Route of the Week: U3

By Blake Herrington, 21 October 2013

  • DATE

    21 October 2013


    Blake Herrington


    Rock Climbing

U3 might be the area’s best intro to Trout Creek’s steep columns and unusual style of routes. The climb can be stemmed, chimneyed, or straight-in jammed, and easiest ascent of the route will probably involve all three of those techniques. It’s a great route for learning just how much to trust the friction between columns, and dialing in the feel of a perfect hand jam or finger lock as you chimney up with your feet and back holding you in place. Since there are always two cracks at your disposal, U3 does not require having a huge number of the same-sized cam, but if you continuously alternate gear placements between the two splitters, it does require a half-dozen slings, something that would go unused on most lines up the wall. If you find yourself cruising this vertical 5.9, your options for quality harder routes are numerous in either direction. If U3 gives you a run for your money, the far left (north) end of the wall is comprised of lower-angle slab columns, where a few 5.8 routes let you work on crack skills while letting you stay on your feet.

For more beta, check out’s page for U3 [LINK].

Go-To Gear For Climbing At Trout Creek:

Men’s Vagabond Pants [LINK]

Women’s Vagabond Pants [LINK]

Men’s Echo Tee [LINK]

Women’s Echo Hoody [LINK]

Men’s Transcendent Hoody [LINK]

Women’s Acetylene Jacket [LINK]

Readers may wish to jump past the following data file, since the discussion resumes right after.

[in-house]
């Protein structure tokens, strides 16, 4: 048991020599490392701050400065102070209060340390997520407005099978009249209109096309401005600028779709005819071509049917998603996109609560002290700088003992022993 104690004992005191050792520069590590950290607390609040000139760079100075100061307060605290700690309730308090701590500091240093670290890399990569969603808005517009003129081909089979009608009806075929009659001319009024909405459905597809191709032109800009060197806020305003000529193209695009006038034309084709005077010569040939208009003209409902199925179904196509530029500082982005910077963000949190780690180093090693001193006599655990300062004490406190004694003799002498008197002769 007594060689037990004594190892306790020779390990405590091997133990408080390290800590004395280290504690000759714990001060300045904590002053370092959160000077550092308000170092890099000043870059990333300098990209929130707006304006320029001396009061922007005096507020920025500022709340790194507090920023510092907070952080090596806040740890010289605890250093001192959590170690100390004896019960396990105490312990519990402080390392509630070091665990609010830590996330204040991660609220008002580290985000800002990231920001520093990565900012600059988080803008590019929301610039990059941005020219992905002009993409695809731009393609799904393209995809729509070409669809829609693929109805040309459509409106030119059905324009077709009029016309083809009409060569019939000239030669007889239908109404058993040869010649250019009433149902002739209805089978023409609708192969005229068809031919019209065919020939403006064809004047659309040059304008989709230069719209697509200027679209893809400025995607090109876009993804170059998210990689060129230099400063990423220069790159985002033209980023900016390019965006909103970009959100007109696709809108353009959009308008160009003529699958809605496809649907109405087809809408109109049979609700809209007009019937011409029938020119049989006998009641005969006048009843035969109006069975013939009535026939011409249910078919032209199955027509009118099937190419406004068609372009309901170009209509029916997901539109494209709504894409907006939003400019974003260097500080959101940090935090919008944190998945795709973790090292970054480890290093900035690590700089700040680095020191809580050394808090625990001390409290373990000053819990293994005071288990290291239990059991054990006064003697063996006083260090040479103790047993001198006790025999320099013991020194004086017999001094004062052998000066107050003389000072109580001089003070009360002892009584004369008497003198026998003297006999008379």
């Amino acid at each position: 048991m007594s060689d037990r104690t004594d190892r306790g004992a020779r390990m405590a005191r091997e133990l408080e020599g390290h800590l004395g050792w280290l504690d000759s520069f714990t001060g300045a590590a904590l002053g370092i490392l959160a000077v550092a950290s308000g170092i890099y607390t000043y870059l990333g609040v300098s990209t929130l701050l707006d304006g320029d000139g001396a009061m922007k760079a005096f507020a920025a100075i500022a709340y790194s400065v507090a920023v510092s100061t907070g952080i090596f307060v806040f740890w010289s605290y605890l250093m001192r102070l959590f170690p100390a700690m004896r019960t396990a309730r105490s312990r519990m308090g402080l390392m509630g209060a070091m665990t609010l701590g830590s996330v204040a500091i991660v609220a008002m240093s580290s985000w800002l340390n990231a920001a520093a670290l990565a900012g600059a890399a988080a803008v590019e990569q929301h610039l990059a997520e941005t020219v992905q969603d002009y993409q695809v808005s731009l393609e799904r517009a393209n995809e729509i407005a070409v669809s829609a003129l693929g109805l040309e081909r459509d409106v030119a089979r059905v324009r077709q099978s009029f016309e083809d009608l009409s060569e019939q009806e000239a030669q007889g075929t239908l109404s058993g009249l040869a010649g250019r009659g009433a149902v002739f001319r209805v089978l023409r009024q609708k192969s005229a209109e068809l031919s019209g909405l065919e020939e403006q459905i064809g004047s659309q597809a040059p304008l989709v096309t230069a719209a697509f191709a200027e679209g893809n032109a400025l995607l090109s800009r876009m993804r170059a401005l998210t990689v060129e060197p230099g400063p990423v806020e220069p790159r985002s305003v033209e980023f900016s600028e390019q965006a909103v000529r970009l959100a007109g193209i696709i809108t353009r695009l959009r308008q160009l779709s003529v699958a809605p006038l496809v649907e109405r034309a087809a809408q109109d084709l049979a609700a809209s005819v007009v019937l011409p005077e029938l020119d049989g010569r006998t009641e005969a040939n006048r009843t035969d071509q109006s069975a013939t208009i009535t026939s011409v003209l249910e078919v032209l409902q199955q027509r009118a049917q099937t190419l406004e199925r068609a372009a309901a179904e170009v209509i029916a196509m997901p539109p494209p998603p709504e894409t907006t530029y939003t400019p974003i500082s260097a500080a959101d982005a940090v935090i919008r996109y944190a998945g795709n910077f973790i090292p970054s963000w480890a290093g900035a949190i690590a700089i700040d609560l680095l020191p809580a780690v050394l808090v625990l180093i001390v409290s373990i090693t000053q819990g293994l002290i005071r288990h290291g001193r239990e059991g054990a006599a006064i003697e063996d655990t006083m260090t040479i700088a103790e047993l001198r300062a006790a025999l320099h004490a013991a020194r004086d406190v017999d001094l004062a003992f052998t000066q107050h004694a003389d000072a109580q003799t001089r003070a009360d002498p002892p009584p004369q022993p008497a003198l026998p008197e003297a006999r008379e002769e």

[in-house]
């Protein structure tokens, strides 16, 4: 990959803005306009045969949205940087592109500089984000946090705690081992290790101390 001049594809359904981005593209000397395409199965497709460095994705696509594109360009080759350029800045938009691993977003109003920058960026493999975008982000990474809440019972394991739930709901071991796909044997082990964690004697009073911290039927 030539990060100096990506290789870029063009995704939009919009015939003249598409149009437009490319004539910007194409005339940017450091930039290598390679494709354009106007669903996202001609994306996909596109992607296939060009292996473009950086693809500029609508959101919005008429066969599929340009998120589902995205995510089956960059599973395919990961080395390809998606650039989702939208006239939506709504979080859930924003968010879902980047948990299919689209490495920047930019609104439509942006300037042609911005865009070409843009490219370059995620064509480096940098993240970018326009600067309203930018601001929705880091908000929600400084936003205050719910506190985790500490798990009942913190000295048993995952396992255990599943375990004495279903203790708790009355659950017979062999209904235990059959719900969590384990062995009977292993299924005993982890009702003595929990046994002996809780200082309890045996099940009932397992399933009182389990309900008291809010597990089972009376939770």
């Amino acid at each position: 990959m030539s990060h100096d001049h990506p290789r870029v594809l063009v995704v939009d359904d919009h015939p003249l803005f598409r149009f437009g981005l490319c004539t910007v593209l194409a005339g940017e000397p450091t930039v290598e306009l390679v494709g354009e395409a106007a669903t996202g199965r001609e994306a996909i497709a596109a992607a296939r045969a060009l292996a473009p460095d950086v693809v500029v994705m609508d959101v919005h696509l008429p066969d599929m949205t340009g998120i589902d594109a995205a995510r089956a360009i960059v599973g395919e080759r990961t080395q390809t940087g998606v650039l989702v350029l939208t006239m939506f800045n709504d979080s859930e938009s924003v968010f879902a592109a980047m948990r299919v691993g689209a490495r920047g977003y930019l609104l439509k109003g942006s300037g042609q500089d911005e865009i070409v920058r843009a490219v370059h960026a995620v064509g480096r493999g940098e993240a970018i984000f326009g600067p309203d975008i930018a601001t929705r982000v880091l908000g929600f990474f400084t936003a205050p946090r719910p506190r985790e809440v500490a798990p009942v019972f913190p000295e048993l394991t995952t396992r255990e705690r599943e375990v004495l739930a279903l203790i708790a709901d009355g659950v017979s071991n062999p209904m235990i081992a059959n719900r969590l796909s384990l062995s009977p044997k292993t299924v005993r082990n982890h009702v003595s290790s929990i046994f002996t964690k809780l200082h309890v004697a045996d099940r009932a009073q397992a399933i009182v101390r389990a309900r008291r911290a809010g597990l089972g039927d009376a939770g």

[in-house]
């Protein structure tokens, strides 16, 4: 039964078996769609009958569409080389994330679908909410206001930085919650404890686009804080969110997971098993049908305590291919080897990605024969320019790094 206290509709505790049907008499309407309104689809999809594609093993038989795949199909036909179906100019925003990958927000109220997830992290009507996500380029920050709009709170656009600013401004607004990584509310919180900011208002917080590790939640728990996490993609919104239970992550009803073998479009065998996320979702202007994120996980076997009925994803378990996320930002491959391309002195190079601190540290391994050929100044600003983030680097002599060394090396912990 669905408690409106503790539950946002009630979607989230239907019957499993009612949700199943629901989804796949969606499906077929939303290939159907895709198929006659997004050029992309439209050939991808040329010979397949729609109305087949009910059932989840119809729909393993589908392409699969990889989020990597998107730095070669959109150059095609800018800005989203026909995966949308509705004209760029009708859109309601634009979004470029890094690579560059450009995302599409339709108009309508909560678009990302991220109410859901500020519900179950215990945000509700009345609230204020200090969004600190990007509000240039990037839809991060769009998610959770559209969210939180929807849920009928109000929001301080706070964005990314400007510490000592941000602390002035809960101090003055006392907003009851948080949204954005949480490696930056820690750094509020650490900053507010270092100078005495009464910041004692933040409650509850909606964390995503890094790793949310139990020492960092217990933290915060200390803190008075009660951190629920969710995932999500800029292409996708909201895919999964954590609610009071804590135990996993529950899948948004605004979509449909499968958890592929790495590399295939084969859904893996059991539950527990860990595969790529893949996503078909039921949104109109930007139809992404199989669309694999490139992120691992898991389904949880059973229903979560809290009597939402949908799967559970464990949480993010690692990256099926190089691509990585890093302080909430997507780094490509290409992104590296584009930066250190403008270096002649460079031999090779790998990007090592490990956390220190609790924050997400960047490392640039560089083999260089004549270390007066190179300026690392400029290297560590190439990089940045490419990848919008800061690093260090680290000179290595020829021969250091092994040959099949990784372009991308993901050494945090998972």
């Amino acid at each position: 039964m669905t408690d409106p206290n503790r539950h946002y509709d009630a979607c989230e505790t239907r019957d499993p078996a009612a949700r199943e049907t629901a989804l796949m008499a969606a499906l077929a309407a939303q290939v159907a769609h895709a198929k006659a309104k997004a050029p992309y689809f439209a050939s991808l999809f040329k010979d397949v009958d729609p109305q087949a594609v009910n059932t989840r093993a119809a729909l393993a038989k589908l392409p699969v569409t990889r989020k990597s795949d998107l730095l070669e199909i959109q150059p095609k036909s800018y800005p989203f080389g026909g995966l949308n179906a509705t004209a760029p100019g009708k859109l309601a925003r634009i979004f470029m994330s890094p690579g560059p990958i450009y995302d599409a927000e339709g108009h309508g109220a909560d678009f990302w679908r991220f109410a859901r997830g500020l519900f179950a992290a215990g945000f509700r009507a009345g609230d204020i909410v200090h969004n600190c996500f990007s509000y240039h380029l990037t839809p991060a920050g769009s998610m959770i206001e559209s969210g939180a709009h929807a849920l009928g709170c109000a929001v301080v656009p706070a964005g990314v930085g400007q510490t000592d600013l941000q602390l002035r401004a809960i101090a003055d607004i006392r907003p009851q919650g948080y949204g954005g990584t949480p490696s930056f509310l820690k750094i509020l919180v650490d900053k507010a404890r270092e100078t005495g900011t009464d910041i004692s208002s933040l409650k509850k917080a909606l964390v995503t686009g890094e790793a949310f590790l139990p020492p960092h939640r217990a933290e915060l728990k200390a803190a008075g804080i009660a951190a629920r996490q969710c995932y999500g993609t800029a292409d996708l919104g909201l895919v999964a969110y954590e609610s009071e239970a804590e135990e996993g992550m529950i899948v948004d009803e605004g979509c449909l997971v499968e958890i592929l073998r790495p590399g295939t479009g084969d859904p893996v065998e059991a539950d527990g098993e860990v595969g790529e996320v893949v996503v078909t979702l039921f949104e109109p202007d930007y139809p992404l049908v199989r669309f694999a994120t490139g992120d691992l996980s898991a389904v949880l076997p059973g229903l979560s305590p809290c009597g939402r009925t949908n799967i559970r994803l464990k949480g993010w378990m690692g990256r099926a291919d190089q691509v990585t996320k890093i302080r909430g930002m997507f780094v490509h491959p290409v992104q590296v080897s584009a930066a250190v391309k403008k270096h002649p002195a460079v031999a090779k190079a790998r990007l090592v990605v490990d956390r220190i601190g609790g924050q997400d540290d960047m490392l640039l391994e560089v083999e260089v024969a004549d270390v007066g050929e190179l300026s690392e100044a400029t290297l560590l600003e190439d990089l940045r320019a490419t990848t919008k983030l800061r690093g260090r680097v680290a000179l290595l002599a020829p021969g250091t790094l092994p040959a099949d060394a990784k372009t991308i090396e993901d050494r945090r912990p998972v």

Blake Herrington

Leavenworth, WA

Blake Herrington learned to climb as a teenager while working for a small bakery in North Cascades National Park. His first trips into the mountains instilled in him a familiarity with untraveled alpine choss and a love for remote peaks. Now in his mid-20s, Blake has lived in Denver and Bellingham, before recently settling into the mountain town of Leavenworth, Wash. He has established over two-dozen new alpine routes or first free ascents from Alaska, to Colorado to Argentina.

Blake is also a widely-published author, having contributed articles to Alpinist, Climbing and Rock & Ice. He has climbed sport and traditional pitches up to 5.13a, but considers diverse alpine routes the most engaging and inspiring sub-set of climbing. Despite savoring the alpine cooking of many climbing partners, he counts himself among the best camp chefs he’s had the opportunity to climb with.

Rock Climbing